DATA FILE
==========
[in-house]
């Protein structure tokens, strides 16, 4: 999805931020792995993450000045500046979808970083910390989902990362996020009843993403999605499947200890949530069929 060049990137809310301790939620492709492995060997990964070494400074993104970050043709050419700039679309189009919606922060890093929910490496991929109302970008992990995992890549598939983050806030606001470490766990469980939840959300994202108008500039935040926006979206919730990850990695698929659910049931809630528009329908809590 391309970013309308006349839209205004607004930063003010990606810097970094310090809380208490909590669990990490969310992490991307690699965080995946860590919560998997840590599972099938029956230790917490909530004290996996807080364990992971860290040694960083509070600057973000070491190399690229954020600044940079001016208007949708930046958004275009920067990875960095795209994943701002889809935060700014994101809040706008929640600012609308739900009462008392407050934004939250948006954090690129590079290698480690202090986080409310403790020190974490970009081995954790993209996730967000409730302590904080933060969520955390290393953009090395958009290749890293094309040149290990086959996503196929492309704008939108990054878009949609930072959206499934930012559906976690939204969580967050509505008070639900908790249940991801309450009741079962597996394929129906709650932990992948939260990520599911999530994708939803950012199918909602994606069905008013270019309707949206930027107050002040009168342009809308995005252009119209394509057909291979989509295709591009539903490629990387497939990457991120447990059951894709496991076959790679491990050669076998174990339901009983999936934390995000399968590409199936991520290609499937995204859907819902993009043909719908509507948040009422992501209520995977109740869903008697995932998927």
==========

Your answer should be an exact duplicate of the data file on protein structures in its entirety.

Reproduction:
[in-house]
């Protein structure tokens, strides 16, 4: 999805931020792995993450000045500046979808970083910390989902990362996020009843993403999605499947200890949530069929 060049990137809310301790939620492709492995060997990964070494400074993104970050043709050419700039679309189009919606922060890093929910490496991929109302970008992990995992890549598939983050806030606001470490766990469980939840959300994202108008500039935040926006979206919730990850990695698929659910049931809630528009329908809590 391309970013309308006349839209205004607004930063003010990606810097970094310090809380208490909590669990990490969310992490991307690699965080995946860590919560998997840590599972099938029956230790917490909530004290996996807080364990992971860290040694960083509070600057973000070491190399690229954020600044940079001016208007949708930046958004275009920067990875960095795209994943701002889809935060700014994101809040706008929640600012609308739900009462008392407050934004939250948006954090690129590079290698480690202090986080409310403790020190974490970009081995954790993209996730967000409730302590904080933060969520955390290393953009090395958009290749890293094309040149290990086959996503196929492309704008939108990054878009949609930072959206499934930012559906976690939204969580967050509505008070639900908790249940991801309450009741079962597996394929129906709650932990992948939260990520599911999530994708939803950012199918909602994606069905008013270019309707949206930027107050002040009168342009809308995005252009119209394509057909291979989509295709591009539903490629990387497939990457991120447990059951894709496991076959790679491990050669076998174990339901009983999936934390995000399968590409199936991520290609499937995204859907819902993009043909719908509507948040009422992501209520995977109740869903008697995932998927």